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Packard Bell Electronics Corp. v. Ets-Hokin

decided: January 16, 1975.


Appeal from the United States District Court for the Northern District of Illinois, Eastern Division - No. 71 C 1054 Richard W. McLaren, Judge.

Fairchild, Pell and Tone, Circuit Judges.

Author: Pell

PELL, Circuit Judge.

The plaintiff-appellee Packard Bell Electronics Corporation (Packard Bell) brought this action for breach of contract against its former franchise wholesale distributor, Elliott Ets-Hokin. In its complaint, Packard Bell alleged two alternative theories: (1) that payment was due on two promissory notes executed by Ets-Hokin in favor of Packard Bell (Count I) and, (2) that Ets-Hokin was liable for the sum under a Continuing Guaranty which he had signed (Count II). Jurisdiction is based on diversity of citizenship.*fn1

Following a bench trial, the district court, finding that the promissory notes in question had been paid, dismissed Count I. The court, however, found in favor of Packard Bell on Count II on the ground that Ets-Hokin was equitably estopped from denying his liability under the guaranty. Judgment was entered against Ets-Hokin in the amount of $379,599.55 plus plaintiff's costs and attorney's fees. Ets-Hokin appeals from the district court's decision on Count II.

The principal issue on appeal is whether the doctrine of equitable estoppel was properly applied in this case.


On February 24, 1961, the plaintiff and the defendant entered into a franchise agreement, pursuant to which the Elliott Company, a sole proprietorship, became a wholesale distributor of the products of Packard Bell, a California corporation. The Elliott Company was to operate in specified counties of Arizona. On the same date that the distributor agreement was signed, Elliott Ets-Hokin and his then wife, Michele Ets-Hokin, executed a Continuing Guaranty, whereby they jointly and severally guaranteed to pay to Packard Bell "any and all indebtedness of Elliott Ets-Hokin dba The Elliott Company." Elliott Ets-Hokin was, by this instrument, merely guaranteeing his own obligation and, therefore, the principal significance of the document was to add Michele Ets-Hokin as obligor although the Guaranty did provide for collection costs and attorney's fees.

Renewal distributor agreements, substantially identical to the original agreement, were subsequently executed by the parties. The last such agreement was executed in 1964 and provided for automatic extension from year to year absent written notice of termination prior to the end of any annual year. In the 1964 agreement, the distributor was identified as "Elliott Ets Hokin dba The Elliott Company."

In August 1968, Ets-Hokin caused an Arizona corporation to be formed to take over and carry on the business of the sole proprietorship. The corporation, operating under the name "Elliott Distributing Company, Inc.," commenced doing business on January 1, 1969. In March 1969, a second corporation, Elliott Distributing Company of Tucson, Inc., was established by Ets-Hokin to take over and carry on the business of the distributorship in the Tucson area. The first-formed corporation thereafter handled only the business in the Phoenix area.*fn2 The evidence clearly indicated that Packard Bell, through some of its agents and employees, knew of both Ets-Hokin's plans to incorporate and the actual incorporations.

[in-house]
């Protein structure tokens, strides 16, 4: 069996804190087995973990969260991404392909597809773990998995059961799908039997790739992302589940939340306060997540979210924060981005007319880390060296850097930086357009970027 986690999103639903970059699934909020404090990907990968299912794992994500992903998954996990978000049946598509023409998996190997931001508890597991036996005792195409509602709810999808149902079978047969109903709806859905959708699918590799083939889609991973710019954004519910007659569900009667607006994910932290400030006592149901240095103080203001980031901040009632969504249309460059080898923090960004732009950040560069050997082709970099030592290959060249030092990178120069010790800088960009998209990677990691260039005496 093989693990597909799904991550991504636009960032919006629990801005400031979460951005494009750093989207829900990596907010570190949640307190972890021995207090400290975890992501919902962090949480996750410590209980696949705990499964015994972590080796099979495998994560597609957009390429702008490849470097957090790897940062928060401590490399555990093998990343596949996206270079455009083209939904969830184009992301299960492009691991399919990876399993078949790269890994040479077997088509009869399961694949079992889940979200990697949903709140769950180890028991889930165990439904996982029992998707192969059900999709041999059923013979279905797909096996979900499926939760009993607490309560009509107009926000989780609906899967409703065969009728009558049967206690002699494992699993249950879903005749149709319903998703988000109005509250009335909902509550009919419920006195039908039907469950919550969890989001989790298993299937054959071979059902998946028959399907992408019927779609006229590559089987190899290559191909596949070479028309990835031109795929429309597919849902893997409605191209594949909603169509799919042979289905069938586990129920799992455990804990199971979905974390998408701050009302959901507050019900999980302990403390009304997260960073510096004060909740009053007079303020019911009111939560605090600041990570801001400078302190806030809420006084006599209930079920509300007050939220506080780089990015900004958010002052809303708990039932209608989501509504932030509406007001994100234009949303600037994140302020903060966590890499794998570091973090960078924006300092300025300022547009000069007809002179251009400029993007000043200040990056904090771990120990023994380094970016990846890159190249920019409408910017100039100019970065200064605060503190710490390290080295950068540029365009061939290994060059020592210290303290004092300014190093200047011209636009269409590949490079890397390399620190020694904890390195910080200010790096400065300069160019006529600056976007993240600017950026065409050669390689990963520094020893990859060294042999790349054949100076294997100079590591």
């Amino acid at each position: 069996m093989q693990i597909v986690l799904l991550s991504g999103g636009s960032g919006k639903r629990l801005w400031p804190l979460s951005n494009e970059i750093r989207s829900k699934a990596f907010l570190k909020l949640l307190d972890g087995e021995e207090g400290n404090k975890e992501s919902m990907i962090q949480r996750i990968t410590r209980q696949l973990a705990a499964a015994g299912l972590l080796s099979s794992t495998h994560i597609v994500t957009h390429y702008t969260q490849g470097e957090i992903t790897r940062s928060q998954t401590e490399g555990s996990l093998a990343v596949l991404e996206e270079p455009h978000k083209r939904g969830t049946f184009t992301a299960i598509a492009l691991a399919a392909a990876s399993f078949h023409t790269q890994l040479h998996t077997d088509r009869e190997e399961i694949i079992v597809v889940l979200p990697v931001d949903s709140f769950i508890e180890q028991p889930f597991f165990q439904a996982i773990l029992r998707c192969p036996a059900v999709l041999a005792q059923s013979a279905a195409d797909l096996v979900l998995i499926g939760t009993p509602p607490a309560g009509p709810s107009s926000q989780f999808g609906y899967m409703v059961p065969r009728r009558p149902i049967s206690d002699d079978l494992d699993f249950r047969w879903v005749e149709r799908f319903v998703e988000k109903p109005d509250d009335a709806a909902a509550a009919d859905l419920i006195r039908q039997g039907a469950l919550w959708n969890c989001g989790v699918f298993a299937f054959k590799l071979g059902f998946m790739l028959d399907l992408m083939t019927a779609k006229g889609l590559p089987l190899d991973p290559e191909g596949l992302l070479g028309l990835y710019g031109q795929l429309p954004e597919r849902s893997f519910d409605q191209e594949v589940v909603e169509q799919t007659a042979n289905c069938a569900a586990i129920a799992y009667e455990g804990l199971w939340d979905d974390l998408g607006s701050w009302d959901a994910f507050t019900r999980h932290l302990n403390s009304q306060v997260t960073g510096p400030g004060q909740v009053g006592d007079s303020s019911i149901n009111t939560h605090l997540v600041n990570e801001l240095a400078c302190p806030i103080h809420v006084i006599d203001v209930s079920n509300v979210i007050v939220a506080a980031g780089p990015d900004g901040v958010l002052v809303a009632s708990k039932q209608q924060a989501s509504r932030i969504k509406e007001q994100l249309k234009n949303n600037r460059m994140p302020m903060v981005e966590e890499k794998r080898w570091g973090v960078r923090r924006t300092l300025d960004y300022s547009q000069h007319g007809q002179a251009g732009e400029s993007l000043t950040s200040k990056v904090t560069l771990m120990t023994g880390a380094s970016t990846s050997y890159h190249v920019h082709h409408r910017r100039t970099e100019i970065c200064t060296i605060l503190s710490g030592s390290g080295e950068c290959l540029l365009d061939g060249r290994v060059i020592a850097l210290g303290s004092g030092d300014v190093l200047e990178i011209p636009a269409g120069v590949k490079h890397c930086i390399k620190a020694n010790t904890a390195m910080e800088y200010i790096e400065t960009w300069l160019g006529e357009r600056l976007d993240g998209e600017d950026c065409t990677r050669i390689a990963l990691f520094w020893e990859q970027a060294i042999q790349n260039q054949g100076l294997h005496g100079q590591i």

No franchise distributor agreement was ever entered into between Packard Bell and either the Phoenix corporation or the Tucson corporation.

Packard Bell maintained several accounts for the distributorship. Merchandise was shipped by Packard Bell and billed to an "open" account upon which no interest was charged. A "note account," upon which interest was charged, was established for the defendant as a means of handling overdue balances.*fn3 When payment was in arrears, Packard Bell would periodically clear the open accounts by means of bookkeeping entries: Packard Bell would credit the open accounts and would debit, by a corresponding amount, the note account. Generally Packard Bell obtained a signed personal demand note from Ets-Hokin for the debits in the note account. Some transfers, however, were made to the note account without Ets-Hokin having signed a personal note and ultimately he declined to sign further personal notes although under pressure to do so by the threat that the distributorships would be terminated.

At the close of business of the sole proprietorship at the end of 1968, the distributorship was indebted to Packard Bell in the amount of $929,237, which including $212,000 then outstanding on the note account. The notes sued upon in Count I of this litigation were two personal notes signed by Ets-Hokin in January and March of 1969 to cover amounts in the accounts due from the sole proprietorship. These notes totalled $640,000 and were the last personal notes signed by Ets-Hokin.

When the Elliott Distributing Company, Inc. commenced the business of the distributorship in January 1969, the corporation did not disavow the debts of the sole proprietorship. Rather, it received statements of this indebtedness from Packard Bell and made payments toward the accounts. Subsequent to the incorporations, Packard Bell sold approximately $2,000,000's worth of merchandise to the corporations, with over one million dollars being transferred to the note accounts, despite the fact that Ets-Hokin did not sign additional personal ...

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